updated 3/14/2012 10:26:15 AM ET 2012-03-14T14:26:15

A weather pattern more typical of May is sweeping across the central United States this week, according to the National Weather Service, keeping the temperature unusually high.

Above-average temperatures for March have welcomed the country east of the Rocky Mountains into an early spring. These temperatures are due to a large subtropical high-pressure system lingering above the western Atlantic, the NWS explains. The pressure system is blocking any cold air from blowing down from Canada. As a result, unseasonably warm weather is forecast for many cities throughout the week. (West of the Rockies, the weather is not so nice.)

Across much of the country, cities have been flirting with record high temperatures — as much as 30 degrees Fahrenheit (16.6 degrees Celsius) above average, according to the Weather Channel. Several cities in the Northeast set or tied records yesterday (March 12). On Monday, Boston reached the low 70s (low 20s C), beating its previous high of 69 F (20.5 C) for that day of the year. New York City hit 71 F (21.6 C), tying an 1890 record.

Tomorrow could see more of the same, but this time in the South and Midwest. Temperatures are forecast in the 70s for the Midwest and Upper Great Lakes. The South should see temperatures in the 80s (high 20s C). Nearly 50 cities are expected to approach record  temperatures for the day, according to the Weather Channel.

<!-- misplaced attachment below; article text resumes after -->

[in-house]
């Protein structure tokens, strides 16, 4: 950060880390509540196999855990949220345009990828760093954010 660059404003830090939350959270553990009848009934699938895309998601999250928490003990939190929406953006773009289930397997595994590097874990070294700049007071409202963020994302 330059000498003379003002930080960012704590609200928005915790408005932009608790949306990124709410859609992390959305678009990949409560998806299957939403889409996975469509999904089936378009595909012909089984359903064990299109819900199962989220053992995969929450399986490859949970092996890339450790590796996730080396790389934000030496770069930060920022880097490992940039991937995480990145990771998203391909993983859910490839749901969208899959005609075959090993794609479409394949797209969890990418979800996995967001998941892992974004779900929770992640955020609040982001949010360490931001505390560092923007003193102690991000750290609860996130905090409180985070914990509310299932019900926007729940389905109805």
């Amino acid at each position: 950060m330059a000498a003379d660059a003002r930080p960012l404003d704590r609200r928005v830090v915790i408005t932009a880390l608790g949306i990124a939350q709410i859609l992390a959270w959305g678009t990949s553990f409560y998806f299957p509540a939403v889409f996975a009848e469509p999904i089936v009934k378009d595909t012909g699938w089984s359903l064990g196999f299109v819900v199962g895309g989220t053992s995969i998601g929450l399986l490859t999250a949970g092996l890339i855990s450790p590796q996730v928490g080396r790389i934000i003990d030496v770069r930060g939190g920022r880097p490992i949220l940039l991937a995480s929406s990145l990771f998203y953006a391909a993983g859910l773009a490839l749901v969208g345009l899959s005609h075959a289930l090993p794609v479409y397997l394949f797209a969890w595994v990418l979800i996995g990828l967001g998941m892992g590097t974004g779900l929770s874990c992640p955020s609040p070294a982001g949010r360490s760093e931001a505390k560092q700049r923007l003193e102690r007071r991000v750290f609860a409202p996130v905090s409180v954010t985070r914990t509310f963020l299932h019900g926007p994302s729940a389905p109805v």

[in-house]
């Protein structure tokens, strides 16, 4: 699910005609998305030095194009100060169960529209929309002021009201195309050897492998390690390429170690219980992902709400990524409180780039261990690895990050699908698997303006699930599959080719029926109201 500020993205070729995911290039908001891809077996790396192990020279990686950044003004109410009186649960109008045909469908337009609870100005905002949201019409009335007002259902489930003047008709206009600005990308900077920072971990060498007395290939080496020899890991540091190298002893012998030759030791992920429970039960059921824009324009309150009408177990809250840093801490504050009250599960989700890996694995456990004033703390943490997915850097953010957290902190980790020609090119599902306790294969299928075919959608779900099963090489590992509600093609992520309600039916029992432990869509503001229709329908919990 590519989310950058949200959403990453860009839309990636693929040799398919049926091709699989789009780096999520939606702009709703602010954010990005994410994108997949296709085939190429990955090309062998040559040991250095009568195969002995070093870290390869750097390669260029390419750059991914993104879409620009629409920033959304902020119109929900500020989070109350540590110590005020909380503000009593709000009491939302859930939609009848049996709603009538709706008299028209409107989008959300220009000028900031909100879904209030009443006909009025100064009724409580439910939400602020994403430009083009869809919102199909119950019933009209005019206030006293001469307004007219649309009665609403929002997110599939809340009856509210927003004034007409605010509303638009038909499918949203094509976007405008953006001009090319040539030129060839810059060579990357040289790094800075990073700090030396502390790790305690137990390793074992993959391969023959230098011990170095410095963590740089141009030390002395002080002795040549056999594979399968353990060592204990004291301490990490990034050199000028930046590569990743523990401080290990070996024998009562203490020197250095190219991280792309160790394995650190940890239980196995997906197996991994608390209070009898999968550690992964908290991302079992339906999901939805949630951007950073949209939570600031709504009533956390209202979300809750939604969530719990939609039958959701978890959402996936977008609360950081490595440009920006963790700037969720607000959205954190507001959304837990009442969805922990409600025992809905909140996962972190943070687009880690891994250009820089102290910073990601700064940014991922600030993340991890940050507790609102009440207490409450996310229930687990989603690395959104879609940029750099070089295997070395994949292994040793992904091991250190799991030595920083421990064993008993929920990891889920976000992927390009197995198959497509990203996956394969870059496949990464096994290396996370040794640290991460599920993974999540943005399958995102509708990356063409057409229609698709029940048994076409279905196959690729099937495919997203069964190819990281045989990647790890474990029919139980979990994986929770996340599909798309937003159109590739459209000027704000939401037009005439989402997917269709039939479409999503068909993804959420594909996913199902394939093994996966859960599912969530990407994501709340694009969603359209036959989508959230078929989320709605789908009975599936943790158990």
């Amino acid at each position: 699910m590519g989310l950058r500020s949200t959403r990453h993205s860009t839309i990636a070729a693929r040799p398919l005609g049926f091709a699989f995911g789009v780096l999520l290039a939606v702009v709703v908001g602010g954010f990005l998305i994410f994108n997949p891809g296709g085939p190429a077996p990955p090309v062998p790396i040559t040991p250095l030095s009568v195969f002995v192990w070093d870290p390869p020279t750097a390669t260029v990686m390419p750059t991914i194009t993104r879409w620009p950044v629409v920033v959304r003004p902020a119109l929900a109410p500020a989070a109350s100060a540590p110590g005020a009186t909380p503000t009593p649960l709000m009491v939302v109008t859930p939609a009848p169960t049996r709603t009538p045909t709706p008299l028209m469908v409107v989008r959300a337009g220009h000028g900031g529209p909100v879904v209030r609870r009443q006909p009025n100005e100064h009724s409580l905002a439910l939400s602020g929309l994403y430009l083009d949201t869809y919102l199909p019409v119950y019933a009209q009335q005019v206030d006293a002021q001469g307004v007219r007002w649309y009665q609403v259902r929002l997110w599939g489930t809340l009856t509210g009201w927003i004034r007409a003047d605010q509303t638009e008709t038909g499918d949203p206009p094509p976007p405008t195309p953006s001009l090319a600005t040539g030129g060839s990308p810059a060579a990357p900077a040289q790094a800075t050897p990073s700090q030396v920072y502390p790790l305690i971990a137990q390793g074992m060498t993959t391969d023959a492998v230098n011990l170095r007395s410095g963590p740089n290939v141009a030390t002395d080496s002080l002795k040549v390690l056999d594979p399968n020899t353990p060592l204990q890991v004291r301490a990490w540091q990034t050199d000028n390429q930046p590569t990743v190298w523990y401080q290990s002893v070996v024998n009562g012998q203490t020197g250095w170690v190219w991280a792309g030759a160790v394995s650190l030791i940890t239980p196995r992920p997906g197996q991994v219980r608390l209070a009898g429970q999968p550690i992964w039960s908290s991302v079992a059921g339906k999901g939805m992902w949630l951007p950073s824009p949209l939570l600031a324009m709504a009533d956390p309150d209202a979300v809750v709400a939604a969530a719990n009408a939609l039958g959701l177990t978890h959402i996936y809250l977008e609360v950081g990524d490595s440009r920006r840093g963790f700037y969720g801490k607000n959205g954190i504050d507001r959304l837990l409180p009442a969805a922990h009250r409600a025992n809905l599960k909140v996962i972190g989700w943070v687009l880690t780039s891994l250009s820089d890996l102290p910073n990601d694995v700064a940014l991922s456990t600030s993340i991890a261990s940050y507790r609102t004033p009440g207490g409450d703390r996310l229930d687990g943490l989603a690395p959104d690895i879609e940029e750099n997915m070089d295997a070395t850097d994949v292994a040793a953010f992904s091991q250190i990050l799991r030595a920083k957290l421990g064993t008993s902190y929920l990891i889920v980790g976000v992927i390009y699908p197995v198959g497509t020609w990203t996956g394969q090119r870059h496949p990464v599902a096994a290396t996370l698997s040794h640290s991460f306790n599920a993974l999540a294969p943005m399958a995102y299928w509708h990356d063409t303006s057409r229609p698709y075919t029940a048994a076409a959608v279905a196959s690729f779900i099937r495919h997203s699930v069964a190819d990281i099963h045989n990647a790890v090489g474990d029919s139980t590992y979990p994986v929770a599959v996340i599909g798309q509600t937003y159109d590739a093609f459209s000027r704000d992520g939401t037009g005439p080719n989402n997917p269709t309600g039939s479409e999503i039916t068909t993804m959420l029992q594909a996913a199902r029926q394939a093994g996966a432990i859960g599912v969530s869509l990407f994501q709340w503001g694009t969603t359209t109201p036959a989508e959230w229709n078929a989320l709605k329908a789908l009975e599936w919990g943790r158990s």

Out West, however, a different, less sunny story is under way. A strong storm system is brewing over the Pacific Northwest and Northern California today. The storm is bringing strong winds and heavy precipitation to the region through Thursday. Seattle, not normally a winter wonderland, could see a few inches of snow. The biggest snowfalls are expected in Northern California, where up to 3 feet (0.9 meters) of snow is forecast for the higher elevations of the Sierra Mountains. The weather is due to a deep upper-level trough moving through the region.

You can follow OurAmazingPlanet staff writer Brett Israel on Twitter:  @btisrael. Follow OurAmazingPlanet for the latest in Earth science and exploration news on Twitter  @OAPlanet  and on  Facebook.

© 2012 OurAmazingPlanet. All rights reserved. More from OurAmazingPlanet.


Discussion comments


Most active discussions

  1. votes comments
  2. votes comments
  3. votes comments
  4. votes comments